Postcards from San Francisco | Ode to Daddy – VIII
Samina Masood: The Post, Islamabad, October 22, 2007
It was in the late 1960s that Professor M. Rashid was offered a job in the UN. A few years prior to that he had been offered the position of Finance Minister by General Ayub, but had declined the offer saying he wanted to remain a teacher at the Government College rather than pursue a more worldly important position. After he declined the offer, he was transferred by the then administration to Rawalpindi for two years, a position he did not want to take up, but was forced to by the bureaucratic forces of the then Pakistan. Pakistan now is no different, perhaps even worse in its treatment of true intellectuals who are cast aside to the peripheries of society for their lack of obedience to the powers that be.
Those who are corrupt to the core, whose values include plunder and the accumulation of personal wealth regardless of the suffering of the larger humanity around them, succeed in financial terms. My father did not want that success and indeed kicked it every time it reared its ugly head to tempt him to forgo his ideals and become a man of the world. Disillusioned with the then state of affairs he reluctantly accepted the position abroad and left Pakistan for a number of years, which meant our family became severed, a huge price for a little girl to pay in terms of being apart from her father. Had he not left my life, it might have turned out to be quite different, but one cannot go back and erase or rewrite the past.
Upon his return to Pakistan, he assumed the position of the Education Secretary Punjab. It was offered to him by former Prime Minister Z. A. Bhutto whom he had met, literally ‘by accident’. During a political rally at Gol Bagh near the principal’s mansion in Government College, there had been an attempt on Bhutto’s life, who had been electrocuted by his enemies during a public speech. A rickshaw driver had helped Bhutto into the back of his rickshaw and driven him to the nearest house he could find, which happened to be ours. I remember the scene succinctly. I was about five or six years old and my father had been out for his college rounds.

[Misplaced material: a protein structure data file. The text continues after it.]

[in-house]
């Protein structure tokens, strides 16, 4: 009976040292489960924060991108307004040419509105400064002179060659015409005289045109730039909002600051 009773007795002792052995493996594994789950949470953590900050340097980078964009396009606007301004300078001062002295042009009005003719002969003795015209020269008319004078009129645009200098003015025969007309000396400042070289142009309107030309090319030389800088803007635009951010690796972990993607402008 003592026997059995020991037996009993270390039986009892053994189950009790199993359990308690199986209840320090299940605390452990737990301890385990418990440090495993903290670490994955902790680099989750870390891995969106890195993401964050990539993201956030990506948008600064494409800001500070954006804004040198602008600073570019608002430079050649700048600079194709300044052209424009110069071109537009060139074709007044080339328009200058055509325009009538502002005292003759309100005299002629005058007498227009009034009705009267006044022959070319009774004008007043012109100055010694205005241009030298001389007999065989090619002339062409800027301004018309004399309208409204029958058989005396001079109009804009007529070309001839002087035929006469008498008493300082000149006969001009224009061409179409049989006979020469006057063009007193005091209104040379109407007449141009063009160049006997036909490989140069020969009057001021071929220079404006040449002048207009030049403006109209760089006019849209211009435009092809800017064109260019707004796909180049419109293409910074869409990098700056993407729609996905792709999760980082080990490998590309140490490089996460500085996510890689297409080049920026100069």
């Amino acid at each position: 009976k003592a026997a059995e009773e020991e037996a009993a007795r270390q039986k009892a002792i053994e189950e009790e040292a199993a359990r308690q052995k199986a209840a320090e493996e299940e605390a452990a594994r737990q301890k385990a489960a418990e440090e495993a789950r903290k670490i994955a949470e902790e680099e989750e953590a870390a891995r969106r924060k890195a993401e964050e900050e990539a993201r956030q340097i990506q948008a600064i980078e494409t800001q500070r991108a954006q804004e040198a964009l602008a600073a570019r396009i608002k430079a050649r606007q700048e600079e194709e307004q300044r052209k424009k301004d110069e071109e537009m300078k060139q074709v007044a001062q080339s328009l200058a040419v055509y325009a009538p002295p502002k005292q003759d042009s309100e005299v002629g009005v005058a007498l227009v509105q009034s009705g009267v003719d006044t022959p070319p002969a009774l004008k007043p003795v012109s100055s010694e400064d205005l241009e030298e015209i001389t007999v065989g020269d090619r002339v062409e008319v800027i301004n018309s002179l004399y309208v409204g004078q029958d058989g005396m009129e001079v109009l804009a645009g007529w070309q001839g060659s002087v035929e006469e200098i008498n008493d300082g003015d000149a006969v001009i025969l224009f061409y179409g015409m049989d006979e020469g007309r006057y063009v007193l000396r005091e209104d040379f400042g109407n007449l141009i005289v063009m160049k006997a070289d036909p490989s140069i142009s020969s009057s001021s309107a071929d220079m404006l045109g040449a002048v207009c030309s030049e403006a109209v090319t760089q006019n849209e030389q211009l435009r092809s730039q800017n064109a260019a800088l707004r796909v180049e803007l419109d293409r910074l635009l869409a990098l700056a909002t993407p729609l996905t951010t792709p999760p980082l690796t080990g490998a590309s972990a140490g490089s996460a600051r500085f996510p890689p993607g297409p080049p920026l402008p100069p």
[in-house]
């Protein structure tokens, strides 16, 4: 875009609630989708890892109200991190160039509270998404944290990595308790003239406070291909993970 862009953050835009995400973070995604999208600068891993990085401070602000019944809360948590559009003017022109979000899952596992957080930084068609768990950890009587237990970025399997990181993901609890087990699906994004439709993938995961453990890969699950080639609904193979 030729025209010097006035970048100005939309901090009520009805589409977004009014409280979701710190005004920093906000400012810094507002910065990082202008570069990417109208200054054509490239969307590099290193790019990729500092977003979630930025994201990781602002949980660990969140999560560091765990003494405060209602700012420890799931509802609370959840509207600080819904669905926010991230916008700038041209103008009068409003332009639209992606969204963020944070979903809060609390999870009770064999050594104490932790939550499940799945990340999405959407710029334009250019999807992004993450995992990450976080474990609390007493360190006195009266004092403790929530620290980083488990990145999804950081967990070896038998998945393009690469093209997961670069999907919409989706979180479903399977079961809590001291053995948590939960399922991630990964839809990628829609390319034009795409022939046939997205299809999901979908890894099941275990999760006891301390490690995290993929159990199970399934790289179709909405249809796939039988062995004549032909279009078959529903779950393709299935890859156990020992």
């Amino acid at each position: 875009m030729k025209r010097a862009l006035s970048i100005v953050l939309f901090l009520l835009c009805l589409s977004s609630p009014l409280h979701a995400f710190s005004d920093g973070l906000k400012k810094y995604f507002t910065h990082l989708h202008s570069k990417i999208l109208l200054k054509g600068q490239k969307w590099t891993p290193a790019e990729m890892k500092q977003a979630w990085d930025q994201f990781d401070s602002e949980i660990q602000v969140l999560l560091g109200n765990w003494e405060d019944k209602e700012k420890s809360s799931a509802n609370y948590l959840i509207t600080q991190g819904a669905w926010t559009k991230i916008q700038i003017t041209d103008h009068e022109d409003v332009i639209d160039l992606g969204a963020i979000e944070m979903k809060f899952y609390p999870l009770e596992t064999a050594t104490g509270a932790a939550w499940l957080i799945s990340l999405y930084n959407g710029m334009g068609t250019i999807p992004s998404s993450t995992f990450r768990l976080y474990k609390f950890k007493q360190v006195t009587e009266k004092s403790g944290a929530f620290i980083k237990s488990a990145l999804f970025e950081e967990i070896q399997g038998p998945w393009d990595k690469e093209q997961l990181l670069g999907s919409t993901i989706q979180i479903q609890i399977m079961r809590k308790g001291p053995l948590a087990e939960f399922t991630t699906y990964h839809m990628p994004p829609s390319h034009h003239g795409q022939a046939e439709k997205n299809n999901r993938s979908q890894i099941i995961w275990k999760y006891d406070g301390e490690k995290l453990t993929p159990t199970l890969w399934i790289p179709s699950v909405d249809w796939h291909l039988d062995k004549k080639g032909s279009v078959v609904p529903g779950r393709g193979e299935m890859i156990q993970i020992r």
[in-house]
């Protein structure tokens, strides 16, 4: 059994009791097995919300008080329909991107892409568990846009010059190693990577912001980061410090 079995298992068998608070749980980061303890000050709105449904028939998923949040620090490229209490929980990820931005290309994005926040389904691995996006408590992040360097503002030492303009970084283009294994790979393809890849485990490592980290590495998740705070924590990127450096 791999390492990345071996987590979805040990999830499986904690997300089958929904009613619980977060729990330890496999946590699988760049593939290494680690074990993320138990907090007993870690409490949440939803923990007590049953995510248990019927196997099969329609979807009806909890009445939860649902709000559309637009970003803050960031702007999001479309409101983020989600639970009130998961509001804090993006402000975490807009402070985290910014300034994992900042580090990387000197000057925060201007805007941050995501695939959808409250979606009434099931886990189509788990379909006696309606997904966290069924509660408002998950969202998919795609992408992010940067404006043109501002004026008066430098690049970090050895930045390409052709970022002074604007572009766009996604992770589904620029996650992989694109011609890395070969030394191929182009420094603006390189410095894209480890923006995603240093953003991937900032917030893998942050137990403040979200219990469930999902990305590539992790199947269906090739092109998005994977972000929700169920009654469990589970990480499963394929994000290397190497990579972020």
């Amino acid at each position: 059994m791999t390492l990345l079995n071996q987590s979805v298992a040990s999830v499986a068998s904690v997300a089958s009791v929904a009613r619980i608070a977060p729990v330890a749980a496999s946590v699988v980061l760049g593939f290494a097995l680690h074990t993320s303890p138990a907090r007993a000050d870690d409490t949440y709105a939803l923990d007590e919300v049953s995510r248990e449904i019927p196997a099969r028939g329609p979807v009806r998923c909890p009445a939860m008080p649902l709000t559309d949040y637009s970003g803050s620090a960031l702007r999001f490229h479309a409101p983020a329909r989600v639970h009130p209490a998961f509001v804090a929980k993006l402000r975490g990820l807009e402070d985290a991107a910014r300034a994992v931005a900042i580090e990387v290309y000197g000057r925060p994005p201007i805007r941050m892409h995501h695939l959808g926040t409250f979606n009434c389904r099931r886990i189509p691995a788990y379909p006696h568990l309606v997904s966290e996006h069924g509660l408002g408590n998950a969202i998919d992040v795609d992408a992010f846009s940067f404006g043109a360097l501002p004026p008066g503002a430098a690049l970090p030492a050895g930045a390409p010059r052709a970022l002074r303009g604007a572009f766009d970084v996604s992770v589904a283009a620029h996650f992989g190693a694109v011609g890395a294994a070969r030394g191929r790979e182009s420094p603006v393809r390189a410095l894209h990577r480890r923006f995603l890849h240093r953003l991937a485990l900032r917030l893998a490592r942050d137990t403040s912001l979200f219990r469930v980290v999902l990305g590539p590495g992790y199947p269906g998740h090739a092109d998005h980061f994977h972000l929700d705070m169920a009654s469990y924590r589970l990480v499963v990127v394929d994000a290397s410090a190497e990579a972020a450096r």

He walked five miles a day as a constitutional, well into his 70s. The rickshaw driver knocked on our door and my mother opened it. He described Bhutto as lying in the back of the rickshaw, semi-conscious, in a state of shock. My mother summoned our chowkidar to help Mr Bhutto and scurried around, getting cold water to soak Mr Bhutto’s feet in, applying cold water patches to his forehead in order to help him regain consciousness. Mr Bhutto came to and was able to take some refreshments. My father returned home to find a reluctant Bhutto almost passed out on our simple living room furniture consisting of some cane chairs and a small wooden table, no rugs! The two men, both great minds, talked for a long time. They talked about the state of politics in Pakistan, the retrogressive forces who wanted to kill Bhutto even before he was elected, the fact that the liberals and the educators were a threat to the powers that be in Pakistan. They talked about the inception of Pakistan and Jinnah’s vision, which was trashed by the Mullah element, how instead of becoming secular, Pakistan was becoming a fundamentalist society dictated by the Mullahs and the Army. Both these men are dead now, and their worse fears are growing in unimaginable proportions every day. The Pakistan of the 1960s is much worse than the Pakistan of the 2000s. I wonder if it will ever turn around. My mother asked Bhutto sahib that day a very prophetic question. She said, “Bhutto sahib, yai log apko maar daingay, aap politics chorr dain.” His reply, “Begum sahiba, politics meri zindagi hai, mai issay kabhi nahin chorroonga.” And kill him they did, indeed.
My father died serving his country too, but at least he was not murdered.
(to be continued)
The writer is a reputed Pakistani journalist, currently residing in San Francisco, USA